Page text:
Popping the cap off the “Cleaning” side reveals three tool heads nestled comfortably inside the main body of the tool. The cylindrical one is a 3/32″ punch commonly referred to as a GLOCK punch, perfect for disassembling any of Gaston’s wunderguns. The pointy looking one is a fearsome little dental pick, and the trapezoidal shaped one is a handy little carbon scraper.
Each one screws securely to the end of the Cleaning end, and the TWIST transforms into a pretty handy pick, scraper, or punch. I found all three tool heads to be quite robust, and I actually ended up using the carbon scraper quite a bit this year as I spent more and more time shooting a 300 BLK AR with a can on the end. It does a fine job of removing excess carbon along with some stout chemicals and a bit of elbow grease. The punch does punchy things and the dental pick was great at cleaning out small passageways and recovering cleaning patches stuck in dark crevices.
I received the TWIST sometime in the fall of 2015, and it has accompanied me on dozens of shooting trips alone and with others. In that time, I managed to mangle two of the tools. The first is the dental pick and I’m being generous when I say that I mangled it. An unnamed gun industry person attempted to use the pick to free a stuck case from his wildly overgassed AR that had ripped a case head clean off. Surprising no one, it a.) didn’t work and b.) bent the pick.
The other tool was the bit above which I chucked up in the hex driver of the Series 3 whilst trying to free a corroded screw from a scope mount. I was successful, but the hex bit I used to do the job was never quite the same. Still functional, but uglier.
You’ll also notice that most of the bits have some surface corrosion. That’s because I left the TWIST and bits in a bucket during a thunderstorm over the New Year’s weekend. I could tell you that it was a conscious decision, but we’re the Truth About Guns so I couldn’t possibly lie. I totally forgot that I’d left it there until I was packing gear two days (and a lot of rye whiskey) later. Cosmetics aside, the bits have functioned perfectly when used as designed.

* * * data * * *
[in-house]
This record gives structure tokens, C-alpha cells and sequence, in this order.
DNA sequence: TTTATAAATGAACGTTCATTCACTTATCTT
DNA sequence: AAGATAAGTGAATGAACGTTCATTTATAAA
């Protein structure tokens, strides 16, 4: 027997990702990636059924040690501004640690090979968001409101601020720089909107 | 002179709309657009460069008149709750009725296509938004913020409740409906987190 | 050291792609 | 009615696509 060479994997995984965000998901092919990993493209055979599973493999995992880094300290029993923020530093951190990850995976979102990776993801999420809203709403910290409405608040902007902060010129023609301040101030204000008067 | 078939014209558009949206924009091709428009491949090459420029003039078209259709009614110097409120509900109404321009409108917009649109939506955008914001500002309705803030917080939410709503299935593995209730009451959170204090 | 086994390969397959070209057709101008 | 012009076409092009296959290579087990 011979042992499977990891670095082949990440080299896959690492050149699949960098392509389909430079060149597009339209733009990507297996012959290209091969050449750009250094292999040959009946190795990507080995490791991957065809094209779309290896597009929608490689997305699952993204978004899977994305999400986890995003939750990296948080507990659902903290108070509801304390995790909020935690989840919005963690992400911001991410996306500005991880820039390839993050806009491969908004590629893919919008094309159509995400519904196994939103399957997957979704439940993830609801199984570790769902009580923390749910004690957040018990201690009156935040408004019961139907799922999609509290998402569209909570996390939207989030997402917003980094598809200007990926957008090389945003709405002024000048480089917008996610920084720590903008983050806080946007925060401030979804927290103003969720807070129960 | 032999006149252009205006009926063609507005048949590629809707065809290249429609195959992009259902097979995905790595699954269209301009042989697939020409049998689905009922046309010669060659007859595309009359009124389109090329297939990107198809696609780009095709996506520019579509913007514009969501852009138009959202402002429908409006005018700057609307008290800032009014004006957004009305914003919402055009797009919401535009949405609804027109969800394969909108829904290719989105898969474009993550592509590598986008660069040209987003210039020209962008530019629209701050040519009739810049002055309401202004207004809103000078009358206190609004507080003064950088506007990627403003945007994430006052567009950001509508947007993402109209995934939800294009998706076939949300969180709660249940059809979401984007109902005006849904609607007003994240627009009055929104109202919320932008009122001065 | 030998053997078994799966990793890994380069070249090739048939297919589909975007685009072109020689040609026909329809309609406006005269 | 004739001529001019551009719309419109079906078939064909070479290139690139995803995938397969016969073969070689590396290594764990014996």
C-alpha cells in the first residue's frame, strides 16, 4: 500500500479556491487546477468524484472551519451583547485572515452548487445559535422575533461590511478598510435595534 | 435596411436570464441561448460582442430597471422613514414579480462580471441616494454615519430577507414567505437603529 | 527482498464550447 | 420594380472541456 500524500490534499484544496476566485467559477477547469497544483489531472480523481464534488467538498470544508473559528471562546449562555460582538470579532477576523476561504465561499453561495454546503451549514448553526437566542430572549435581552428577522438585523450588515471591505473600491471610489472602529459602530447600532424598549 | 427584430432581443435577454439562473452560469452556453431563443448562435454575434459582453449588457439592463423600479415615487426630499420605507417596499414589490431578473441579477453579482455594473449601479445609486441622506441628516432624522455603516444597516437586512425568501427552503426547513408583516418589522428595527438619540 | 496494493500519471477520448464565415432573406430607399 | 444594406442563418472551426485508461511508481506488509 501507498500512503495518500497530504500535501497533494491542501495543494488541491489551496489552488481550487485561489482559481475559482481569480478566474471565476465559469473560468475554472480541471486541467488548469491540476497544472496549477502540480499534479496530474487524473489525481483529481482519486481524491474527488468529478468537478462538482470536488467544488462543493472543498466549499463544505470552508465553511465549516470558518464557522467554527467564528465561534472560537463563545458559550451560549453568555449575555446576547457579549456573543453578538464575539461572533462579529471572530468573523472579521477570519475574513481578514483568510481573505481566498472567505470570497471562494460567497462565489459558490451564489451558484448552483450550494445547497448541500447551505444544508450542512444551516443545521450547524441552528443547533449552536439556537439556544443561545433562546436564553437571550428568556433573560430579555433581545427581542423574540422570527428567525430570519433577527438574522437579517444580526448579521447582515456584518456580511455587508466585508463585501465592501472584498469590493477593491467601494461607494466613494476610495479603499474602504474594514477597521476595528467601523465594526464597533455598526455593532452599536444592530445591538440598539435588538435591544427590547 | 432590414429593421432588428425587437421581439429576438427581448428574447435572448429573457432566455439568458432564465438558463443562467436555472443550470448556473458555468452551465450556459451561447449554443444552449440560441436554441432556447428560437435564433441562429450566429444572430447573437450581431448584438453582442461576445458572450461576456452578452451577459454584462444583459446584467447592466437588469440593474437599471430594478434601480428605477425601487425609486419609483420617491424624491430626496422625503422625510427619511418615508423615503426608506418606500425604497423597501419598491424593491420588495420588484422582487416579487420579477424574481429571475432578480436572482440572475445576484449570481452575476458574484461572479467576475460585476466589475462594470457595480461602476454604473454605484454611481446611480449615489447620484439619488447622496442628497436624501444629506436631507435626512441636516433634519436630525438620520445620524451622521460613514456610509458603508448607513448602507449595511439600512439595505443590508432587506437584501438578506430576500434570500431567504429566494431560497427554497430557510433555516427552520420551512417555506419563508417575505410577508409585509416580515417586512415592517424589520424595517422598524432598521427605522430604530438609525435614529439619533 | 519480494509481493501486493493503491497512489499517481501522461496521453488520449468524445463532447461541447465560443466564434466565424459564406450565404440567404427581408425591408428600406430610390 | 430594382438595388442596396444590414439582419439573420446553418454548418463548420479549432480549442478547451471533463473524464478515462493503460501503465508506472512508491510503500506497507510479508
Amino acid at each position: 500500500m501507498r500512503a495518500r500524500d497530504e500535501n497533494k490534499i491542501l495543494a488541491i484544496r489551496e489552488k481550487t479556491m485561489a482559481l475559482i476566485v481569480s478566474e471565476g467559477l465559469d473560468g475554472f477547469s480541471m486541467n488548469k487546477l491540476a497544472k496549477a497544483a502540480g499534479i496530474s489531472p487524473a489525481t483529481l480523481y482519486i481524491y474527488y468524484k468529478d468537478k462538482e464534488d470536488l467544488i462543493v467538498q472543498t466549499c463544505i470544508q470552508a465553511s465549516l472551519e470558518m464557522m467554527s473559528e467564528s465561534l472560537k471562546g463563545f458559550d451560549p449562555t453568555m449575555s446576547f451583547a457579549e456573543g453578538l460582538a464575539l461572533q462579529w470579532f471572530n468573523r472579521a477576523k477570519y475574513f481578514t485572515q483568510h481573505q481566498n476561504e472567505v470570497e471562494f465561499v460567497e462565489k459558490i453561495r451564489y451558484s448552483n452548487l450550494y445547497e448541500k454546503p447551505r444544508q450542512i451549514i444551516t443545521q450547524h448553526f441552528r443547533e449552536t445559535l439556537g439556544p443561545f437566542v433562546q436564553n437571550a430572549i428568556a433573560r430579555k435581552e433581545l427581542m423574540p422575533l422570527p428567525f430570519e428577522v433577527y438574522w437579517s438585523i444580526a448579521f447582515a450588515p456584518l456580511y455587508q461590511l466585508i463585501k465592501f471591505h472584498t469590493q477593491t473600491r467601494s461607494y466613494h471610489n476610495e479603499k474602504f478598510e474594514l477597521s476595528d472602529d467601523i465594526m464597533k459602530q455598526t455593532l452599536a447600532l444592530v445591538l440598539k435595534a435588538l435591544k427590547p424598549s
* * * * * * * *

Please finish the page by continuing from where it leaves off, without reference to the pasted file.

Specifications: MultiTasker TWIST
- Included Tools
- AimPoint adjustment
- A2 Sight adjustment
- #1 Phillips
- Hex (3/16″, 9/64″, 1/8″, 7/64″ & 3/32″)
- Torx (T10 & T15)
- Slotted (3/16″ & 3/32″)
- Dental Pick
- 3/32″ punch
- Radial carbon scraper
- Materials: 6063 Aluminum
- Price: $49.99 from our friends at Brownells
Overall * * * * *
I would have knocked a star off for the twisted bit and the broken pick, but the truth is I took those parts well outside their design limits. The TWIST is a tool for delicate work, choosing to leave the bashing and thrashing to the much large Series 3 MultiTool. I’m a bit of a gear whore when it comes to my workshop, but I try to keep it pretty lightweight for trips to the range. As such, to cut down on clutter, very few tools make the journey with me. The TWIST is on my checklist every time for good reason. It’s wildly functional while still able to pass as a fat pen in my shirt pocket. At $50, it isn’t the cheapest tool I’ve found, but it provides a lot of bang for the buck. Nearly nine months of ownership and it is a little rusty and scuffed, but it has yet to disappoint me.
That’s a cool tool. But for shirt-pocket carry, it should come with its own nerd pack.
What’s this “carbon buildup” you are talking about? I run piston ARs, so maybe it doesn’t apply to me. ; )
I think that “carbon buildup” is what causes global warming or something.
What brand of rye whiskey would that have been? Uh, a friend wants to know. I, myself, don’t drink…except to keep him company….
“recovering cleaning patches stuck in dark crevices.”
A few things –
The bit that twisted on that scope mount looked to me like it performed exactly as designed.
Proper gun bits are a bit soft so they won’t mangle the gun screws they remove. That bit died protecting the screw.
That pick looks like it would be awesome for fingernails.
Send a copy of that article where Nick wrecked the buggy to the buggy company.
Maybe they will like it enough to send you a new buggy. (Tested TTAG Nick Tough!)
Hey, you never know…
They did not like the article enough to send Tyler a new buggy. However, they did offer him a new Nick.
I’m an official old fart (just turned 60) and so I think $50 is a LOT of money, but I have discovered that good tools cost good money.